Property Market Investor recently had the opportunity to spend some time with young Western Sydney based investor Eddie Dilleen.
Eddie has built up a 16-property portfolio in less than 10 years. Eddie’s story is pretty unique and is off the back of some serious hard yards, including working multiple jobs to get those initial property purchases across the line.
Read Eddie’s inspirational story to hear his views on the Sydney and Brisbane property markets, his “three-pillar” investment strategy, and his advice for property investors.
Eddie didn’t let his underprivileged upbringing define who he was going to be. He grew up in a rough neighbourhood in Westen Sydney, living in housing commission with a single mother who was on a pension.
“It was very humble beginnings basically,” he remembers. “No one in my family was working at all. So even just for someone looking on the outside, just having a normal job was not a normal thing for me.”
He adds, “it was just really an atmosphere where there was a lot of struggle, there was a lot of pain, there was a lot of tension in the family and no money.”
Eddie made a conscious decision from an early age to forge a different path for himself. This was the driving force that drove him to succeed.
“At the time, when I was looking forward, I was like, when I’m 25, 35, 40, I don’t wanna be in the same situation. I don’t wanna have to be worried about money and struggling and have my kids in the same kind of environment,” he says.
With this desire fueling his financial ambitions and being only a teenager, Eddie started researching the Sydney property market and how to create wealth by investing in property.
Getting started in the Sydney property market
Eddie got his first job at McDonald’s when he was 14 and still a high school student. After working in the fast-food outlet for about 3 years, he decided to start saving money for a deposit to buy his first property.
“When I was about 16 years old, I realized that no one in my family owned property, and if I wanted to really generate and create wealth over time, I would have to get into property and get into property as soon as I could,” he explains.
From 16 to 18 Eddie was putting away as much as he could from his low-paying job to save for a deposit. At the same time, Eddie was educating himself on the real estate market, doing research, reading books, and looking at real estate portals.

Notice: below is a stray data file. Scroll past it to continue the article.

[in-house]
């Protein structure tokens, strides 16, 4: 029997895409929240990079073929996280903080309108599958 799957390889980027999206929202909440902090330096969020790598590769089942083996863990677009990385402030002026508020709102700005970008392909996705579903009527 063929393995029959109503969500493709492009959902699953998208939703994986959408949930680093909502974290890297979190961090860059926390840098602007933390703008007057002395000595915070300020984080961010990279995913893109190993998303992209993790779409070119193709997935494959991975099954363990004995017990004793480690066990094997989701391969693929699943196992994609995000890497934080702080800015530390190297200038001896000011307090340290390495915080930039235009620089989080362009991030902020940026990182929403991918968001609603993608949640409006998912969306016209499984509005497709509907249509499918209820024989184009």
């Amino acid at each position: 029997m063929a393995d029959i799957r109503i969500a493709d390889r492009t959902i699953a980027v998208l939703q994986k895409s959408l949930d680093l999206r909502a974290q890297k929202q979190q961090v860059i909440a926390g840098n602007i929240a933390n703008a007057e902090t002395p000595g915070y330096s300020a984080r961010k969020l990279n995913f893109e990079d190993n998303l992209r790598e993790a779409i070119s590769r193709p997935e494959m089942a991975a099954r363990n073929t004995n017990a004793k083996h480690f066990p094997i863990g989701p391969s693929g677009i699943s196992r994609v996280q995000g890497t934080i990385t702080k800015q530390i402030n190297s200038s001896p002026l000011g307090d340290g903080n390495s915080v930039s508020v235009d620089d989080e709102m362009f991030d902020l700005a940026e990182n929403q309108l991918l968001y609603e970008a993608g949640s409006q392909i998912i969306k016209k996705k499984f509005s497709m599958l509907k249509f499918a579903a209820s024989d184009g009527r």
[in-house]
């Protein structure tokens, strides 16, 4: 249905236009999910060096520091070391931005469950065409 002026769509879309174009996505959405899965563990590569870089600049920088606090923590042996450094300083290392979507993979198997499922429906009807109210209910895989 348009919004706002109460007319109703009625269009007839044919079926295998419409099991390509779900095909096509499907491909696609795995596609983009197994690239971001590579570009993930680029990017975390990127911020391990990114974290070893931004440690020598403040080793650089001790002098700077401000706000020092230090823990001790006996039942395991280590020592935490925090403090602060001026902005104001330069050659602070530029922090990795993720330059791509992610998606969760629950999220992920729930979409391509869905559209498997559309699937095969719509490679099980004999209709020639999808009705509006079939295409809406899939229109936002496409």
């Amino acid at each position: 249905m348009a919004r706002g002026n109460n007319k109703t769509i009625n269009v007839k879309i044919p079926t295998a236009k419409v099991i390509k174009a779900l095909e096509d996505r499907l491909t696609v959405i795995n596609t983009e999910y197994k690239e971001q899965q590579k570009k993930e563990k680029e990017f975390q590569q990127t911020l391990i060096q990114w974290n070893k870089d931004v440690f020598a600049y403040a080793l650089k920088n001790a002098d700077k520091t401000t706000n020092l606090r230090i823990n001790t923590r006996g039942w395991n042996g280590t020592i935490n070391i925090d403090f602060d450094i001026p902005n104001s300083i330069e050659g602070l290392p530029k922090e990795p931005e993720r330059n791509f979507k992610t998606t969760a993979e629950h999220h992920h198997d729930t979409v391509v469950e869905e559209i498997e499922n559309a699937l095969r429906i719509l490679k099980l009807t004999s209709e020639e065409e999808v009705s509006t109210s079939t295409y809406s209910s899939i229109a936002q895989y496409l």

Eddie’s sacrifice and commitment paid off, and he was able to buy his first property in the Central Coast, with a purchase price of $138,000.
With his borrowing capacity at $140,000 at the time, he went right to the top of his borrowing power while putting down a 10% cash deposit.
With his first property under his belt, Eddie started thinking about building a property portfolio. He tells us that his initial goal was having a conservative two or three properties. He didn’t envision he would be able to grow his portfolio to where he is today. “I didn’t think about getting to 16 properties at 27, that wasn’t really my goal at that stage. At first I had a more old-school mentality where I’d buy one or two or three properties, and just pay them off as soon as possible,” he says.
Eddie says he decided to change his strategy after crunching some numbers, “I remember writing down on books and on bits of piece of paper how long will it take me to pay these off. Pay one or two or three off. And then I was like, ‘What will that give me as an income when I’m 25?’ And then I realized that wasn’t gonna work. I’d have to leverage more to build something bigger.”
Growing his portfolio
With a clear goal in his mind, Eddie saved another 10% deposit and bought his second property. It was a three-bedroom house in the Salisbury area of Adelaide.
Eddie tells us that he doesn’t get put off by investing in lower social demographic suburbs. He believes these areas normally offer better yields and even development potential. “Everyone told me, ‘Don’t invest in Western Sydney, and your Penriths and your Blacktowns’ and all that kind of stuff. But they’ve gone up ridiculous amounts.”
“Got a lot of people that said, ‘Don’t buy it.’ Now I’m like, ‘You wish you bought there,’” he reflects.
Buying properties with a high rental yield was a strategy that worked well for Eddie, as he was earning a low income.
“At the time, especially on my second property, I was on a really low income. So I realized that I’d have the property take care of itself from an income expense point of view, because I didn’t have much money to put towards it,” he explains.
This is when Eddie started defining his strategy. His rule of thumb became to look for properties offering a high rental return in metro areas.
“If I buy something nowadays, if it’s negative geared after all expenses by 20, 30, $40 a week, it’s not the end of the world. Back then I thought it was. So, I’ve become a bit more relaxed with the cash flow, because I’ve realize you’ve gotta have a balance of cash flow and growth,” he says.
Buying investment property in Brisbane